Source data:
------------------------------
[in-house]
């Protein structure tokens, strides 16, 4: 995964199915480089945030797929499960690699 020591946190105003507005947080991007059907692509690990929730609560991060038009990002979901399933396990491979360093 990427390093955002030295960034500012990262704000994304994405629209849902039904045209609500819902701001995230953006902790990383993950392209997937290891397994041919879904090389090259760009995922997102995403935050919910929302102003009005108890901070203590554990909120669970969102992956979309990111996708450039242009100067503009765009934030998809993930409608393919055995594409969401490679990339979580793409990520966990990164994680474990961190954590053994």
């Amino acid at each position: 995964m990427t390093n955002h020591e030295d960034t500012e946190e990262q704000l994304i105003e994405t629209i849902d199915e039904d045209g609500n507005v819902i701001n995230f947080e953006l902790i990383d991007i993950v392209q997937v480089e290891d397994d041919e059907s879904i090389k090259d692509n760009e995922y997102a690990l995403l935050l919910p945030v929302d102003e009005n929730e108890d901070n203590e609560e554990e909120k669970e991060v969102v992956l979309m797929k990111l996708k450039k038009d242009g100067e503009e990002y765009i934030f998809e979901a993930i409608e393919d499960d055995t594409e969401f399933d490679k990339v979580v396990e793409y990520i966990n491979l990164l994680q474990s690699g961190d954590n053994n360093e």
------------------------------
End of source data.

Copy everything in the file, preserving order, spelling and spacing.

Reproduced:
[in-house]
């Protein structure tokens, strides 16, 4: 995964199915480089945030797929499960690699 020591946190105003507005947080991007059907692509690990929730609560991060038009990002979901399933396990491979360093 990427390093955002030295960034500012990262704000994304994405629209849902039904045209609500819902701001995230953006902790990383993950392209997937290891397994041919879904090389090259760009995922997102995403935050919910929302102003009005108890901070203590554990909120669970969102992956979309990111996708450039242009100067503009765009934030998809993930409608393919055995594409969401490679990339979580793409990520966990990164994680474990961190954590053994």
């Amino acid at each position: 995964m990427t390093n955002h020591e030295d960034t500012e946190e990262q704000l994304i105003e994405t629209i849902d199915e039904d045209g609500n507005v819902i701001n995230f947080e953006l902790i990383d991007i993950v392209q997937v480089e290891d397994d041919e059907s879904i090389k090259d692509n760009e995922y997102a690990l995403l935050l919910p945030v929302d102003e009005n929730e108890d901070n203590e609560e554990e909120k669970e991060v969102v992956l979309m797929k990111l996708k450039k038009d242009g100067e503009e990002y765009i934030f998809e979901a993930i409608e393919d499960d055995t594409e969401f399933d490679k990339v979580v396990e793409y990520i966990n491979l990164l994680q474990s690699g961190d954590n053994n360093e």